These sound like a scam? Bitcoins are a pseudo-fiat currency, meaning that they are not backed by anything like gold or silver (like U.S. dollars.) Bitcoins may seem like a scam because they require one of two things: Either trust or a thorough understanding of cryptography. Unfortunately most people, including myself to a large extent, are not versed enough in cryptography to fully or properly understand the Bitcoin platform, and trust is hard to come by over the internet. However Bitcoins have survived in the open-market since 2009, and as of writing this post they are trading for $74.46 USD apiece. If you cannot trust me as to the legitimacy of Bitcoins, then trust the market.

If everyone can see every transaction, how is this anonymous? Perhaps anonymous is the wrong way to describe Bitcoins; Bitcoins have a strong potential for anonymity. They are pseudo-anonymous. Yes, every transaction (ever) is listed and can be accounted for in the blockchain (which is freely available to anyone), but the transactions only include IP addresses and information concerning the keys involved. While either of these pieces of information could be used to identify a single person as owning a specific wallet, they do not necessarily identify that person. A cash-to-Bitcoin transaction, when combined with a WiFi hotspot or VPN, is essentially untraceable. In fact, this is why the Bitcoin platform has become widely used for money laundering and other criminal activity.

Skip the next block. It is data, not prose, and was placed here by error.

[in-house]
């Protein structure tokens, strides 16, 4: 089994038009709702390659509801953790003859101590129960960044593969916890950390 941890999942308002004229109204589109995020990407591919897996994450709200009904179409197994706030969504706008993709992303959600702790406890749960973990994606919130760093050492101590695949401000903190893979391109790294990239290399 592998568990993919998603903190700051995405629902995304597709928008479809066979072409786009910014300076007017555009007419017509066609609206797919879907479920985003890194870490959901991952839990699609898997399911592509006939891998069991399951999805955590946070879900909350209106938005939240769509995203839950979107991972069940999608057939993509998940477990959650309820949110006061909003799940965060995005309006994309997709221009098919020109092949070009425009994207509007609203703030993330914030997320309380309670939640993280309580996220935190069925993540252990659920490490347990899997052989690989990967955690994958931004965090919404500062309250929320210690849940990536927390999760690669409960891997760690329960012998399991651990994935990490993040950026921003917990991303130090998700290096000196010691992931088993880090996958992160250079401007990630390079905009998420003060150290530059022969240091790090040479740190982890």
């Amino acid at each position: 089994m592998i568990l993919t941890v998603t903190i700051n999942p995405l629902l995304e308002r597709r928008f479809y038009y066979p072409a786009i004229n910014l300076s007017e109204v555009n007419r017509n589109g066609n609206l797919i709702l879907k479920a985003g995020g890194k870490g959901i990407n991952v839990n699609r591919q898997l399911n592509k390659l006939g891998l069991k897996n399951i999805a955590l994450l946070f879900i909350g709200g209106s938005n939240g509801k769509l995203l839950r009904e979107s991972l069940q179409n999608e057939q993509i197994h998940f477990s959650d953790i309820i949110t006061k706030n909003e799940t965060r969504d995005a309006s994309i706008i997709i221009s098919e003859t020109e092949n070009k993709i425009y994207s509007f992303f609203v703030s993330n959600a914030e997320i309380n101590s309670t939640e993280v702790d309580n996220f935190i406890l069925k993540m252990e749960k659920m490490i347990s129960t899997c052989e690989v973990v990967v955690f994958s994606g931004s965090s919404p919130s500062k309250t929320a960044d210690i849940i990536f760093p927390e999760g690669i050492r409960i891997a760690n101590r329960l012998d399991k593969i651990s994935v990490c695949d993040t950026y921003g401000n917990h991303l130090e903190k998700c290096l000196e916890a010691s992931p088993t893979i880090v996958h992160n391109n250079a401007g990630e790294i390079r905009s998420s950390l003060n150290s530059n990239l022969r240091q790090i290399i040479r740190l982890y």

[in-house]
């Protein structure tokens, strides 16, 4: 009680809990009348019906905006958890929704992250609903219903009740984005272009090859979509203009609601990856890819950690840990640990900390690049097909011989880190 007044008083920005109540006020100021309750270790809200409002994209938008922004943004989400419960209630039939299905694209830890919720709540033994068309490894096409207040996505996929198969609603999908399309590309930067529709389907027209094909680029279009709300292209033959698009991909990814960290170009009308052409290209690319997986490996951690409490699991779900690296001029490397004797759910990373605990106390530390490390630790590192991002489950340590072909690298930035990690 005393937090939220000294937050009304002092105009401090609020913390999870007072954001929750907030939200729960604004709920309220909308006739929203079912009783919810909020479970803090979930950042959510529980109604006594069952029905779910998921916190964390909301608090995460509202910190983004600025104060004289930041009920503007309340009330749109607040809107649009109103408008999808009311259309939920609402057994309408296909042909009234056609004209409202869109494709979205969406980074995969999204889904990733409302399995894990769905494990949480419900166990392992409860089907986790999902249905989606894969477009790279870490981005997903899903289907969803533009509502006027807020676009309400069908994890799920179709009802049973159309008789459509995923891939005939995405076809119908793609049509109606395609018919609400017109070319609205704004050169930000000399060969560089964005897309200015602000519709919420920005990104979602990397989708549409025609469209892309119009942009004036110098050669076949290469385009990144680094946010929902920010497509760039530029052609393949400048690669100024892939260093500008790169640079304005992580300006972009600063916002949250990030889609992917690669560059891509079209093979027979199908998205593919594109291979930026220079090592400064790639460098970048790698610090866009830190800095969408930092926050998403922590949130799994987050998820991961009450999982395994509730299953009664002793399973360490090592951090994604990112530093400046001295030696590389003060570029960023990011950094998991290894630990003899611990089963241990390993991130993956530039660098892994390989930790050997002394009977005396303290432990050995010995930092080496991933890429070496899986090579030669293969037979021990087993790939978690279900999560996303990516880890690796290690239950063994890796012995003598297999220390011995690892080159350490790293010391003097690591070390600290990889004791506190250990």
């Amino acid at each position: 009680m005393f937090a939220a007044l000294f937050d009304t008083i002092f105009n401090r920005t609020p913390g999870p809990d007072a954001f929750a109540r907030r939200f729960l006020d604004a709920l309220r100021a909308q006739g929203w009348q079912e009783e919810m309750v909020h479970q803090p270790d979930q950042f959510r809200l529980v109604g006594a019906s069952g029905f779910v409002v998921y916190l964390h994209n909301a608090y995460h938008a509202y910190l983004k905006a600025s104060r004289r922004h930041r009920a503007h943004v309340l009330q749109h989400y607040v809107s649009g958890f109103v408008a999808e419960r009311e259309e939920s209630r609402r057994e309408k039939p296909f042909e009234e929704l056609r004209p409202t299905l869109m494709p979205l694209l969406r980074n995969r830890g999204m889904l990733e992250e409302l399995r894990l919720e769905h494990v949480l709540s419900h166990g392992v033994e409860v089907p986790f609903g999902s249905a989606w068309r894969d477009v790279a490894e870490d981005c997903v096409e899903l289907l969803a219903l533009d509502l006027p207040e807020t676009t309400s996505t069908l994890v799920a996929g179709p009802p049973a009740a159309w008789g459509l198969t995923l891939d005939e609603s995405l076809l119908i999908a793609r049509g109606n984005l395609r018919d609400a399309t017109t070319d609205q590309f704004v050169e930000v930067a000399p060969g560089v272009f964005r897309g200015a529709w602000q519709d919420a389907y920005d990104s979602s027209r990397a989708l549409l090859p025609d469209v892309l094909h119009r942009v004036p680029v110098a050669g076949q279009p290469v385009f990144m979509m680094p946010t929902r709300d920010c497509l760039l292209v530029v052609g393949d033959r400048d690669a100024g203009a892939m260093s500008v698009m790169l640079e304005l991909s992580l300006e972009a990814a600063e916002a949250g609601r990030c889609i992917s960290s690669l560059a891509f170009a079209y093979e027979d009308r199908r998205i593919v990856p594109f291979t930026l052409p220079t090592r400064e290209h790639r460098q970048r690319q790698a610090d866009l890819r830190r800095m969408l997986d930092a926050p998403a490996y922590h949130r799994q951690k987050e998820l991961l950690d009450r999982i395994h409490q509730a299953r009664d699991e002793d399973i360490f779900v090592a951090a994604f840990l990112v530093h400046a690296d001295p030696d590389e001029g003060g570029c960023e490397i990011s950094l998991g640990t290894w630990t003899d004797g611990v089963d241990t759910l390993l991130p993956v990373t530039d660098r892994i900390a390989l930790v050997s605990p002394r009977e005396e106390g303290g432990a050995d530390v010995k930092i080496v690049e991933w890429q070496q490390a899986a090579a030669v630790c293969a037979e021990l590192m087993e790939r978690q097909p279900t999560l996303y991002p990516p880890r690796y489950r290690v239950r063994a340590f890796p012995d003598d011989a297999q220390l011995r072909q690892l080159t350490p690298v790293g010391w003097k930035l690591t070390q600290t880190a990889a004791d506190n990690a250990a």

Alright, so why don’t Bitcoins exist and if they don’t exist then why are they worth anything? Bitcoins can best be understood as a collective agreement that you have the money (BTC) in your wallet. In this sense a Bitcoin transaction can be understood as the collective agreement that you have paid an amount, using the funds in your wallet, to another wallet. No physical or virtual transfer or funds is necessary, since it is only the communal agreement that determines that you had any Bitcoins in the first place. Bitcoins have value because they are the perfect currency: They are widely accepted, they never degrade, they are infinitely portable and divisible, they never degrade, they are easily recognizable and exchanged, each Bitcoin is identical, and they cannot be seized by the government. The two caveats to using Bitcoins are their transaction fees: Actual transaction fees for Bitcoins are tend to be relatively small, are optional, and average under 1% (which determines how quickly your transaction is included in a block, since the block’s publisher claims all associated transaction fees in addition to their generation/reward transaction from publishing the block); and the various (much larger) fees associated with currency exchange rates. In fact, firms should prefer their customers paying with Bitcoins rather than credit cards due to the lower transaction fees (excluding exchange fees) and the fact that transactions cannot be reversed after they are published to the blockchain.

Bitcoins may be a niche currency, but they are worth watching. I highly recommend this podcast if you wish to learn more about Bitcoins.